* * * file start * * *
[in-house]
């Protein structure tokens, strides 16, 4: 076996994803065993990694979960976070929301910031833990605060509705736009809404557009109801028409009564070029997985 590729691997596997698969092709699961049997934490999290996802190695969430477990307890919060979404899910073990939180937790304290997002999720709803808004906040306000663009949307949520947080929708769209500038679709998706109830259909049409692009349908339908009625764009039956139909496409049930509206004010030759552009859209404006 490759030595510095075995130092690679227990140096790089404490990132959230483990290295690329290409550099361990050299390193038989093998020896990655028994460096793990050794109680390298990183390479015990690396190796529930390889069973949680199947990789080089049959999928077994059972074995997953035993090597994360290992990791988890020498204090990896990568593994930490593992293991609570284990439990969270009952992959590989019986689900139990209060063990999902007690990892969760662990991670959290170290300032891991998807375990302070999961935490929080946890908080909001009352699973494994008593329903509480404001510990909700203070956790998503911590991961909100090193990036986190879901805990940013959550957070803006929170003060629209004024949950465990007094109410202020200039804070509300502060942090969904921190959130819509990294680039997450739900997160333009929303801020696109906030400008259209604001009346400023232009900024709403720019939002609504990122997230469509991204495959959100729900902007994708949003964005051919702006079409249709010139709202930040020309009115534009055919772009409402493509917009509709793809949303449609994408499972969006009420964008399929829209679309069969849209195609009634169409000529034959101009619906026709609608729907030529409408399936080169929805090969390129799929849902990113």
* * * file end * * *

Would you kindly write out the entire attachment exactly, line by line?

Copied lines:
[in-house]
């Protein structure tokens, strides 16, 4: 076996994803065993990694979960976070929301910031833990605060509705736009809404557009109801028409009564070029997985 590729691997596997698969092709699961049997934490999290996802190695969430477990307890919060979404899910073990939180937790304290997002999720709803808004906040306000663009949307949520947080929708769209500038679709998706109830259909049409692009349908339908009625764009039956139909496409049930509206004010030759552009859209404006 490759030595510095075995130092690679227990140096790089404490990132959230483990290295690329290409550099361990050299390193038989093998020896990655028994460096793990050794109680390298990183390479015990690396190796529930390889069973949680199947990789080089049959999928077994059972074995997953035993090597994360290992990791988890020498204090990896990568593994930490593992293991609570284990439990969270009952992959590989019986689900139990209060063990999902007690990892969760662990991670959290170290300032891991998807375990302070999961935490929080946890908080909001009352699973494994008593329903509480404001510990909700203070956790998503911590991961909100090193990036986190879901805990940013959550957070803006929170003060629209004024949950465990007094109410202020200039804070509300502060942090969904921190959130819509990294680039997450739900997160333009929303801020696109906030400008259209604001009346400023232009900024709403720019939002609504990122997230469509991204495959959100729900902007994708949003964005051919702006079409249709010139709202930040020309009115534009055919772009409402493509917009509709793809949303449609994408499972969006009420964008399929829209679309069969849209195609009634169409000529034959101009619906026709609608729907030529409408399936080169929805090969390129799929849902990113």